The RAND health IT study redux

Posted on
June 5, 2008

RAND researchers recently sent me a letter and an attachment , which they have circulated to others, commenting on CBOs analysis of a recent RAND health IT study. Our analysis is summarized here and the full analysis is here . As I have noted previously, I will occasionally use this blog to respond to critiques of our work, and that is the purpose of this entry.

The RAND study estimated potential savings of approximately $80 billion per year from health IT if it were widely adopted. As CBO concluded in its recent report, however, that $80 billion figure is not an appropriate guide to the effects of legislative proposals aimed at increasing the use of health IT for several reasons. For example, the RAND study attempted to measure the potential impact of the widespread adoption of health IT -- assuming the occurrence of appropriate changes in health care -- rather than the likely impact, which would take account of factors that might impede its effective use. In addition, the RAND study was based solely on empirical studies from the literature that found positive effects for the implementation of health IT systems; it excluded studies of health IT that failed to find favorable results.

Nothing in the RAND letter would cause us to modify our previous conclusions. The letter emphasizes that the RAND study was published in a peer-reviewed journal (Health Affairs ), was implemented with the advice and review of a steering group of experienced and respected professionals, and was carried out with transparency with respect to its methods and assumptions. CBO did not, though, criticize the report for failing to be peer-reviewed, having inappropriate leadership, or lacking transparency. Our concerns are instead based on the substance of the study itself -- especially the questions it was designed to answer -- and perhaps more importantly how it has been used in the policy debate. (Similarly, CBO did not criticize the RAND study for being funded "by companies interested in health information technology." The issue we addressed is instead the analysis itself and how that analysis has been presented in policy circles.)

The letter also argues that CBO did not take account of other possible benefits of adopting health IT beyond those considered in the RAND report (such as improvements in health and safety), and that those benefits imply that RANDs estimate of savings is conservative. In our paper we specifically identified the sources of savings considered in the RAND study and also described some other possible areas of savings. For example, our paper stated that One significant potential benefit of health IT that has thus far gone relatively unexamined involves its role in research on the comparative effectiveness of medical treatments and practices. However, we also recognized that obtaining those benefits would require a number of steps beyond merely a greater diffusion of health IT. For example, it would require creating databases, commissioning studies, and then most importantly using the results of those studies to alter the practice of medicine. In other words, much more would have to change to obtain these benefits than just the adoption level of IT.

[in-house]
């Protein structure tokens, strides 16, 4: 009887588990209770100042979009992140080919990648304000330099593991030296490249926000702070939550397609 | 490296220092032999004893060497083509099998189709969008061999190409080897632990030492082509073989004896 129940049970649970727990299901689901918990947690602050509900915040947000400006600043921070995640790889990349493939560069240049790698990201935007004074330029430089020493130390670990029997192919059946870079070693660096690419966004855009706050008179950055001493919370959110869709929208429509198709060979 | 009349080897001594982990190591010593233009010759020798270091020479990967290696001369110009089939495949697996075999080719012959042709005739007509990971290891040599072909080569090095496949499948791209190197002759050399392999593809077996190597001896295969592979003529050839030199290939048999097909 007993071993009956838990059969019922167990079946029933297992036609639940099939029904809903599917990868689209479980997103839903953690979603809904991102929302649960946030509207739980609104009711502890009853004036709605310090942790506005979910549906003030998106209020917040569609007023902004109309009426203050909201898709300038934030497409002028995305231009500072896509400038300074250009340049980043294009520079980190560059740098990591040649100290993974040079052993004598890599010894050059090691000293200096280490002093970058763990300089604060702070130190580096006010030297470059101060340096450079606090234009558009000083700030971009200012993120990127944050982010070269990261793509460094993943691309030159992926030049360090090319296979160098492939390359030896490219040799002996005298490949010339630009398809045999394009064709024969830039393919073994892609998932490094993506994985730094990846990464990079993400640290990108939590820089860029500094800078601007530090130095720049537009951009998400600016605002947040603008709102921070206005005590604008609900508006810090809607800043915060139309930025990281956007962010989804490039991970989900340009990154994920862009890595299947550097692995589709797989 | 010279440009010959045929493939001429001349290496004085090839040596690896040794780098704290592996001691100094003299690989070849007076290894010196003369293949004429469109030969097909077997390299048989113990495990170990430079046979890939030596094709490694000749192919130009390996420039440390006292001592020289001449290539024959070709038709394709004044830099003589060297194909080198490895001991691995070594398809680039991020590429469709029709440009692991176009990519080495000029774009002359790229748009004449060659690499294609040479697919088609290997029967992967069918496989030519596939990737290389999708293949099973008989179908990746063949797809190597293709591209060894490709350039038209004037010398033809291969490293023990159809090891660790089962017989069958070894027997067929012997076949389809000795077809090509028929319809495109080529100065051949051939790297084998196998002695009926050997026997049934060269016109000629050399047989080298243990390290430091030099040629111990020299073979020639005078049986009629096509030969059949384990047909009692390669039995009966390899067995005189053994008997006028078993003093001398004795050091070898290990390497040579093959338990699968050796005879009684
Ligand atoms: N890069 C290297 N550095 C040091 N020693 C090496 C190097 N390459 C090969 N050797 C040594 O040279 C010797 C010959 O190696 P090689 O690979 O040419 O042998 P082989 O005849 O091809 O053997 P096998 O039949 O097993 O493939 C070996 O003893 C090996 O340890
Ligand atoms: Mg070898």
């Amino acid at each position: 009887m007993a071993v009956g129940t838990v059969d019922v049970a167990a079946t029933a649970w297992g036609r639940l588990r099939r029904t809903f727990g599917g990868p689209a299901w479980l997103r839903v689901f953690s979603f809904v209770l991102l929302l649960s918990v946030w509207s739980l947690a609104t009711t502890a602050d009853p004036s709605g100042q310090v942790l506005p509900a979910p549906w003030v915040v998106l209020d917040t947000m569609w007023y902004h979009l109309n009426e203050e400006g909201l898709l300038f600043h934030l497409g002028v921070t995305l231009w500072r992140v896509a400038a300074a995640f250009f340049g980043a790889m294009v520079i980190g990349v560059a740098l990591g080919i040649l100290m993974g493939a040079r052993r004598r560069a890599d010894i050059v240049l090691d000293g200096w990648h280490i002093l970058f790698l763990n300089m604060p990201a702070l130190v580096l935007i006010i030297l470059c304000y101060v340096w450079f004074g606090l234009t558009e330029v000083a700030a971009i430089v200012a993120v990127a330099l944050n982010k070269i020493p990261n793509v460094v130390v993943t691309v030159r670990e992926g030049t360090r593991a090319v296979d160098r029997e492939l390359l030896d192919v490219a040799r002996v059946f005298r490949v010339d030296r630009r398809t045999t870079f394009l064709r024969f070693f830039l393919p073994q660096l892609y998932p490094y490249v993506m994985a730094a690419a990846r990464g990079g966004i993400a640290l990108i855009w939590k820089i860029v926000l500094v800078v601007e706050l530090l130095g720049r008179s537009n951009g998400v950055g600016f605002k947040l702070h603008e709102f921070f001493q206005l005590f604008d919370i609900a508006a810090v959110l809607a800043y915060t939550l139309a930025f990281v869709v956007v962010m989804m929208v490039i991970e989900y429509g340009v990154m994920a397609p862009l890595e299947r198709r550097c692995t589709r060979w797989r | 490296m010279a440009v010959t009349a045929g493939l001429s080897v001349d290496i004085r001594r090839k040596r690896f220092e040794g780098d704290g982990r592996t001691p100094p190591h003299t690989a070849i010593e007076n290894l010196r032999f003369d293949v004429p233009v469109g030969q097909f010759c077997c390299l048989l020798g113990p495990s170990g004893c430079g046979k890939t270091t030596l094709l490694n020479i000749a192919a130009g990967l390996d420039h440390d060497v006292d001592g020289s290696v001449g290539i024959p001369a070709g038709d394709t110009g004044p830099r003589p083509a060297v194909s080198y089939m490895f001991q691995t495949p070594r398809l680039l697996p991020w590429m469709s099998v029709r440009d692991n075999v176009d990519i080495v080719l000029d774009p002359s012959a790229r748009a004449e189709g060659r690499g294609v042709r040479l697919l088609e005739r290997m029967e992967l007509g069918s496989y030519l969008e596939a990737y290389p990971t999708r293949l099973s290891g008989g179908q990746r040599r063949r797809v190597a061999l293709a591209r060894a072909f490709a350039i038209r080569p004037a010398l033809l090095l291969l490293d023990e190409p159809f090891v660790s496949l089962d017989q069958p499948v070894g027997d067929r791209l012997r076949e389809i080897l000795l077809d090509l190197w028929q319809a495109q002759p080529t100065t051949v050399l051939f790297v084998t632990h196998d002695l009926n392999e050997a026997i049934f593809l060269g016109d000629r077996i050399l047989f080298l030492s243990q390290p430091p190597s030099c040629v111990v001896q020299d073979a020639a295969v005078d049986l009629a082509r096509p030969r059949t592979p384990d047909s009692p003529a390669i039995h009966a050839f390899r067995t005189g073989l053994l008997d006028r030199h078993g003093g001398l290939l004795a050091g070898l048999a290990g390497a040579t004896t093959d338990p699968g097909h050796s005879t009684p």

Another area of confusion appears to be the question of the appropriate counterfactual: that is, what are the scenarios one is trying to compare when evaluating the impact of health IT? For our work at CBO, we compare what would happen under a proposed piece of legislation with what would happen if current laws remained in place. RANDs $80 billion savings estimate, by contrast, is generated by comparing the level of adoption in 2004 with the level of adoption attained in a future year if IT were to follow a diffusion pattern that has been observed in other industries. Even if we agreed with other assumptions and calculations that led RAND to the $80 billion estimate (which we do not), we believe that health IT will continue to diffuse under current law, so that the appropriate calculation for our purposes is to compare savings under a new law with savings under the current-law pattern of diffusion. The point matters because health IT in the future will almost certainly have attained greater adoption rates than had occurred in 2004. Indeed, in a different RAND study, the authors compared savings under a baseline of continued adoption with a subsidy program that would speed adoption by 50 percent. That studys estimate of the impact of the subsidy program follows more closely the approach that CBO would take.

Our published analysis covers, in more detail, the other technical reasons why we believe that the RAND study's estimates overstate the cost savings from policy interventions to increase the adoption of health IT.

Finally, we very much appreciate and value the input that outside reviewers provide as we prepare our reports. As I have noted in a previous post , the fact that someone is listed as a reviewer of our paper in no way implies that the reviewer agrees with the analysis in the paper.